A concert by Jay-Jay Johanson is always kind of the same… and it’s a good thing for his fans. I saw three times live and it’s pretty much the same mood every time. The Swedish crooner lingers in melancholy, minor chords, in comforting but sad mood. You gently dance to Johanson’s songs, but they bring you in that lost love mood that can hurt if tougher events have happened in your life recently, or simply make you groove, wrapped in melancholy if all scars are healed. With Jay-Jay Johanson, Portishead beats meet Morrissey’s mal-de-vivre.

jayjay johanson live jazz fest 2016 FMA 3

In concert, Jay-Jay delivers the mood, but he’s smiling, he’s happy to be there. Waving at fans, enjoying singing classics from his repertoire (So Tell the girls that I am back in town, It Hurts Me So, Believe in Us…) as much as songs from this 2015 album, “Opium” like I Love Him So. A concert by Jay-Jay Johanson includes no surprises. He delivers the mood we hope for. He sings the songs we came for. New songs are pretty much in the same direction as those that came out in the early 2000s.

As on his last visit in Montreal (in February 2015 at Gésù – not that long ago), there were black and white projections behind him of people staring at the camera. Directly inspired by Andy Warhol’s black-and-white screen tests (with young Lou Reed, Bob Dylan, Edie Sedgwick… in the mid-sixties’) where the artist thought the true personality of the subject would show if he or she doesn’t stop staring ahead. It does have quite a presence.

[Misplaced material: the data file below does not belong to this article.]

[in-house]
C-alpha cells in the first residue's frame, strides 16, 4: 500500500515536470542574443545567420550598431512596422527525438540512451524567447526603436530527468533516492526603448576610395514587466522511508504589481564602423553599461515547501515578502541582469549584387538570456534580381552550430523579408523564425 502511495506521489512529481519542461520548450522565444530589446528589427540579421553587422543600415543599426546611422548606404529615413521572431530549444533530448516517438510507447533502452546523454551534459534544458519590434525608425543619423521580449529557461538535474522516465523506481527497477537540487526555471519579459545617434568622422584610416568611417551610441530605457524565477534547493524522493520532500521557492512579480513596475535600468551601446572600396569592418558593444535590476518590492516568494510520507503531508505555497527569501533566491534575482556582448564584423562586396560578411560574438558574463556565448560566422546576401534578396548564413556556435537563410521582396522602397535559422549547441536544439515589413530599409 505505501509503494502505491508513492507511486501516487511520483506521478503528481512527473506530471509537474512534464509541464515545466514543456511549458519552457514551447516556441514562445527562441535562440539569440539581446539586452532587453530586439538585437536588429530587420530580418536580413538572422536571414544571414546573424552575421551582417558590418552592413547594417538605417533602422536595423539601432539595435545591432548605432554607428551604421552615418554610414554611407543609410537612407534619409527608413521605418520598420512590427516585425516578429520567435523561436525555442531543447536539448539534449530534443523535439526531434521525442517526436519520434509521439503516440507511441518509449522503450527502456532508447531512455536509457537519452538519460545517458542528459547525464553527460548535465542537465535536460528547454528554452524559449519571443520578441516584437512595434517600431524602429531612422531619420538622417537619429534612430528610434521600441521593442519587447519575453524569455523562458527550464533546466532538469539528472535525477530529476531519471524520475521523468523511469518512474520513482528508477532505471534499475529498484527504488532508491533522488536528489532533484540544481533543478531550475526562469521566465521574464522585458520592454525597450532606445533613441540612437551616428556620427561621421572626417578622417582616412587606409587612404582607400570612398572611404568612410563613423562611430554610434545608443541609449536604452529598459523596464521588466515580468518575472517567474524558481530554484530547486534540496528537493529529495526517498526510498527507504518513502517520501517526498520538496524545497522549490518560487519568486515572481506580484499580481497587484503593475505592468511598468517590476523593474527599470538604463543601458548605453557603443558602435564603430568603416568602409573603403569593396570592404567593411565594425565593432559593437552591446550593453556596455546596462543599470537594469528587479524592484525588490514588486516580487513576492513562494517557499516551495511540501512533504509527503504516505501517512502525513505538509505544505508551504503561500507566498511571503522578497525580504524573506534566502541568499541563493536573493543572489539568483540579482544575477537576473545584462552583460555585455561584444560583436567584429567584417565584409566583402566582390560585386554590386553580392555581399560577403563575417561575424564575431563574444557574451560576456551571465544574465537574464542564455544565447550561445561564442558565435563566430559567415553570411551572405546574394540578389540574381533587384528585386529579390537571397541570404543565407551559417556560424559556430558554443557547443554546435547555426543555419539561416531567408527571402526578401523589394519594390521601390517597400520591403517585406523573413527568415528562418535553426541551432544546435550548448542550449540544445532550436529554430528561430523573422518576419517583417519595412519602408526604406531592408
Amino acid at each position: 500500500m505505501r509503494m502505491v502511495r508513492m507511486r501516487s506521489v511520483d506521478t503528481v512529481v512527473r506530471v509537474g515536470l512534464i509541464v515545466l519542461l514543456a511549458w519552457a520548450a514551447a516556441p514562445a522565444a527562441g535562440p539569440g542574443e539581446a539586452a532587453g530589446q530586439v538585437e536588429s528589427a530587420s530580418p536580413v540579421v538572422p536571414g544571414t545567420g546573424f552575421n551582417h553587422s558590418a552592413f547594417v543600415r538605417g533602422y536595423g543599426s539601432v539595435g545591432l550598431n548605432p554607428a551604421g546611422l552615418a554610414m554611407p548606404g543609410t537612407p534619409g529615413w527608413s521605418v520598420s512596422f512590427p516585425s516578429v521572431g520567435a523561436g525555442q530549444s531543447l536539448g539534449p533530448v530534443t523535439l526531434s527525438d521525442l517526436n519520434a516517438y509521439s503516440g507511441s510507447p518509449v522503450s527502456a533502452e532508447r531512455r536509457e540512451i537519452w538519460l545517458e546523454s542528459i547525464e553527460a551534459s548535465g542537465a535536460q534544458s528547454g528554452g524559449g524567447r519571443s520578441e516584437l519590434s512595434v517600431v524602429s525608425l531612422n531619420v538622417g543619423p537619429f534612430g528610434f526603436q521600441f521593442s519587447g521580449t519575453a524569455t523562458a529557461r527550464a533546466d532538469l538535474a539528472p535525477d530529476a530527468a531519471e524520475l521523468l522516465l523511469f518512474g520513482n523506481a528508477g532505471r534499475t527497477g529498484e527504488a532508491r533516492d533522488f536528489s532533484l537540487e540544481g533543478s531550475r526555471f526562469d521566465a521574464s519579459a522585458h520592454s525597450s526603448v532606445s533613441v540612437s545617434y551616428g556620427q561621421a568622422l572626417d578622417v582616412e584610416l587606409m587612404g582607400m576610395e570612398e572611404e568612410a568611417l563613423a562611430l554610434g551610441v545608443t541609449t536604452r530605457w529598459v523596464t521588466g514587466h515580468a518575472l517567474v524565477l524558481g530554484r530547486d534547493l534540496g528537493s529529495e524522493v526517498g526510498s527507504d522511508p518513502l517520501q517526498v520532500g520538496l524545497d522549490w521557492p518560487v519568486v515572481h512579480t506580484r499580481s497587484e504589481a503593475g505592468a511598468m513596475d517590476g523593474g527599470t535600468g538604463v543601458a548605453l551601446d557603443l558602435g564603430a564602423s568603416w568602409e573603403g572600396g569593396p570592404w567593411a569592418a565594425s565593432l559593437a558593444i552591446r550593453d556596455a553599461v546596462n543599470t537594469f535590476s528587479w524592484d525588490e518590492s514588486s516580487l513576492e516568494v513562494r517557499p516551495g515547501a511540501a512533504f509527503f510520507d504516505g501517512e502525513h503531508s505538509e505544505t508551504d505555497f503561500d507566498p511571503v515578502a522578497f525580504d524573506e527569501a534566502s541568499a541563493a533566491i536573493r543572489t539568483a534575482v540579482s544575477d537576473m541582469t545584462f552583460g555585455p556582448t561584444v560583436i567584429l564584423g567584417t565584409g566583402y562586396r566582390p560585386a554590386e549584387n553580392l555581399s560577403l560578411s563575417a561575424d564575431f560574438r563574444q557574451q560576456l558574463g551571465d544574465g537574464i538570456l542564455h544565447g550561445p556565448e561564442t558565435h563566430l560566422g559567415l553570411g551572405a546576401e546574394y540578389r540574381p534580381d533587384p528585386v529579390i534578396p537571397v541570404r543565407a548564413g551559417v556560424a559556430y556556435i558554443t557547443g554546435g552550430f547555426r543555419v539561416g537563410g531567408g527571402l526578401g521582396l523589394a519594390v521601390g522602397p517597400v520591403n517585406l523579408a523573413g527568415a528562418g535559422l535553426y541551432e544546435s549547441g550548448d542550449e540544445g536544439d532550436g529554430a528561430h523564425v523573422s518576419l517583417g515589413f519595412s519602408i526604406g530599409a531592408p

Combined with Jay-Jay Johanson’s sad and personal music, it was very powerful.

jayjay johanson live jazz fest 2016 FMA 1

JAY-JAY JOHANSON was playing at Club Soda, on July 9 as part of the Montreal Jazz Fest.

All our articles about the Jazz Fest are here.

Phoos: Frédérique Ménard-Aubin, FIJM

Réagissez à cet article / Comment this article

commentaires / comments

About The Author

Nicolas Pelletier
Fondateur et rédacteur en chef
Google+

Mélomane invétéré et rédacteur agréé, Nicolas pratique la critique en mode olympique: il parle de tout, tout le temps, depuis 1991. Il a publié 4 500 critiques de disques et concerts dont 1100 chez emoragei magazine et 600 sur enMusique.ca, dont il a également été le rédacteur en chef de 2009 à 2014. Nicolas a publié "Les perles rares et les grands crus de la musique" en janvier 2013, un ouvrage de 1250 pages en deux tomes.